Classics and Other Films on DVD (Apr. 27, 2015)

Here are our latest reviews of films on DVD.

Reviews of Classic Films

The House of Hate

Donald Jay Levit @ ReelTalk Movie Reviews

Live Flesh

Cole Smithey @

  • Excerpt: Live Flesh represents one of the flamboyant Pedro Almodovar’s clearest manifestations of his signature melodramatic style in a personalized homage to Spanish culture during and after Francesco Franco’s dictatorship.

Recent Home Video Releases

The Beyond

Peter Nellhaus @ Coffee, Coffee and more Coffee

Big Eyes

James Plath @ Family Home Theater

  • Excerpt: While the performances are great and the story is interesting, the film isn’t as complex as it might have been—and maybe this is the Edward Scissorhands influence. There’s a fairly simple trajectory to the plot and an eventual resolution that feels very much like a fantasy fable with a moral to be learned.

Blind Woman’s Curse

Jordan M. Smith @

Fire Line

Peter Nellhaus @ Coffee, Coffee and more Coffee


Stacia Kissick Jones @ She Blogged By Night

Hoop Dreams

Jordan M. Smith @

Silent Ozu: Three Crime Dramas

Christopher Long @ DVDBlu Review

  • Excerpt: (Ozu) was certainly refining the techniques that would make him one of cinema’s greatest masters, but he was clearly also just having himself one hell of a good time.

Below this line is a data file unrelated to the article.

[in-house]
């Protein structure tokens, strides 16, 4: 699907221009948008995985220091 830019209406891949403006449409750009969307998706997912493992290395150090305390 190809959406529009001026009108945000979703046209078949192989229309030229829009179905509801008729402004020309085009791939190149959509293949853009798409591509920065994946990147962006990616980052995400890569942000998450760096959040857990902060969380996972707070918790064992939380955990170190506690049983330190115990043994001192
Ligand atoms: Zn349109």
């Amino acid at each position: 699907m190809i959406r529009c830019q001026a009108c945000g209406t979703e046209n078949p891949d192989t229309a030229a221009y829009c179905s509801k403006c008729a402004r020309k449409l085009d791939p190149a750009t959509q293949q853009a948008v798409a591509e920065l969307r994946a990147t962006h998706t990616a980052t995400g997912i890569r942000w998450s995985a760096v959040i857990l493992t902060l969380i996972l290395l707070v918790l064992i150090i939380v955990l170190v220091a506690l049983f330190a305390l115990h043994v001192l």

Other Reviews from 2012 and earlier

Cat Soup

Gregory J. Smalley @ 366 Weird Movies

  • Excerpt: The brisk 30 minute runtime is the perfect length for this nearly plot-free pageant of morbid feline surrealism, which hits your surreal receptors hard, but doesn’t last so long you build up a tolerance to the insanity.

House of Bamboo

Donald Jay Levit @ ReelTalk Movie Reviews

House of Last Things

Gregory J. Smalley @ 366 Weird Movies

  • Excerpt: …a budget mindbender that at times gets a little ambitious for its britches, but still rates as 90 minutes of relatively pleasant confusion and resolution.

Rome Adventure

Dennis Schwartz @ Dennis Schwartz Movie Reviews


James Jay Edwards @ FilmFracture

  • Excerpt: Cinema Fearité Presents ‘Seconds’ – John Frankenheimer’s Subliminally Scary Masterpiece

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